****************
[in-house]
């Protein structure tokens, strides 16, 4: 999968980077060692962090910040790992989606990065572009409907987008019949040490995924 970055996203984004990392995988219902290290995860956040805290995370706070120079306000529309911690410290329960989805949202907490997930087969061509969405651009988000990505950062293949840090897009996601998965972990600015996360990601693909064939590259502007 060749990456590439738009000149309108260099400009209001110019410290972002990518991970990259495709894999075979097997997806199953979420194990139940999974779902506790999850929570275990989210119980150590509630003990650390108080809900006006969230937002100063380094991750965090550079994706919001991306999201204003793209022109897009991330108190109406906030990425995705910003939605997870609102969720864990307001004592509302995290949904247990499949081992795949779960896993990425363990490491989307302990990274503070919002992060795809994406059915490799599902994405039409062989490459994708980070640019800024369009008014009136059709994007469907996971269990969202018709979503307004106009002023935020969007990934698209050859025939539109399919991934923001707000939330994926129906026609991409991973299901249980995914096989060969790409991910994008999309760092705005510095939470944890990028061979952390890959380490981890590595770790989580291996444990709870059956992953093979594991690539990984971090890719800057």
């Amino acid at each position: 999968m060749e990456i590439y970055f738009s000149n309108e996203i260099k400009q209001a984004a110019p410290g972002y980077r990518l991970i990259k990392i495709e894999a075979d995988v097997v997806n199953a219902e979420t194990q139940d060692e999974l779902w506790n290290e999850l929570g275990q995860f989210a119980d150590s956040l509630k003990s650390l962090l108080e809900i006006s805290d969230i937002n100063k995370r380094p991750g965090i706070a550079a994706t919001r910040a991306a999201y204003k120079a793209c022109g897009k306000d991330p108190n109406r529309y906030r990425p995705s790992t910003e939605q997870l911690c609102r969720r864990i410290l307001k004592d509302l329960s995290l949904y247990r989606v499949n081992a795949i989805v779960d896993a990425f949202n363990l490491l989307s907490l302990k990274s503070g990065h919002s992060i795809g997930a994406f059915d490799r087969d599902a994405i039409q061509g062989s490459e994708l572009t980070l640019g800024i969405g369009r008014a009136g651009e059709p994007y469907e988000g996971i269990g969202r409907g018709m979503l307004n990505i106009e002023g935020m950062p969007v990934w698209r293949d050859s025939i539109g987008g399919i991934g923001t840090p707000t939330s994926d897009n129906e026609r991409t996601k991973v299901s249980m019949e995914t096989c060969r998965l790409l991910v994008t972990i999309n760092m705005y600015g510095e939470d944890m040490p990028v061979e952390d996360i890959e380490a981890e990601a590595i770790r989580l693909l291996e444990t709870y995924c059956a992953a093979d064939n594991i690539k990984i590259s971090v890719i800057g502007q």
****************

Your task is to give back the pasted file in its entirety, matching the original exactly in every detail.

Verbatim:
[in-house]
């Protein structure tokens, strides 16, 4: 999968980077060692962090910040790992989606990065572009409907987008019949040490995924 970055996203984004990392995988219902290290995860956040805290995370706070120079306000529309911690410290329960989805949202907490997930087969061509969405651009988000990505950062293949840090897009996601998965972990600015996360990601693909064939590259502007 060749990456590439738009000149309108260099400009209001110019410290972002990518991970990259495709894999075979097997997806199953979420194990139940999974779902506790999850929570275990989210119980150590509630003990650390108080809900006006969230937002100063380094991750965090550079994706919001991306999201204003793209022109897009991330108190109406906030990425995705910003939605997870609102969720864990307001004592509302995290949904247990499949081992795949779960896993990425363990490491989307302990990274503070919002992060795809994406059915490799599902994405039409062989490459994708980070640019800024369009008014009136059709994007469907996971269990969202018709979503307004106009002023935020969007990934698209050859025939539109399919991934923001707000939330994926129906026609991409991973299901249980995914096989060969790409991910994008999309760092705005510095939470944890990028061979952390890959380490981890590595770790989580291996444990709870059956992953093979594991690539990984971090890719800057």
């Amino acid at each position: 999968m060749e990456i590439y970055f738009s000149n309108e996203i260099k400009q209001a984004a110019p410290g972002y980077r990518l991970i990259k990392i495709e894999a075979d995988v097997v997806n199953a219902e979420t194990q139940d060692e999974l779902w506790n290290e999850l929570g275990q995860f989210a119980d150590s956040l509630k003990s650390l962090l108080e809900i006006s805290d969230i937002n100063k995370r380094p991750g965090i706070a550079a994706t919001r910040a991306a999201y204003k120079a793209c022109g897009k306000d991330p108190n109406r529309y906030r990425p995705s790992t910003e939605q997870l911690c609102r969720r864990i410290l307001k004592d509302l329960s995290l949904y247990r989606v499949n081992a795949i989805v779960d896993a990425f949202n363990l490491l989307s907490l302990k990274s503070g990065h919002s992060i795809g997930a994406f059915d490799r087969d599902a994405i039409q061509g062989s490459e994708l572009t980070l640019g800024i969405g369009r008014a009136g651009e059709p994007y469907e988000g996971i269990g969202r409907g018709m979503l307004n990505i106009e002023g935020m950062p969007v990934w698209r293949d050859s025939i539109g987008g399919i991934g923001t840090p707000t939330s994926d897009n129906e026609r991409t996601k991973v299901s249980m019949e995914t096989c060969r998965l790409l991910v994008t972990i999309n760092m705005y600015g510095e939470d944890m040490p990028v061979e952390d996360i890959e380490a981890e990601a590595i770790r989580l693909l291996e444990t709870y995924c059956a992953a093979d064939n594991i690539k990984i590259s971090v890719i800057g502007q």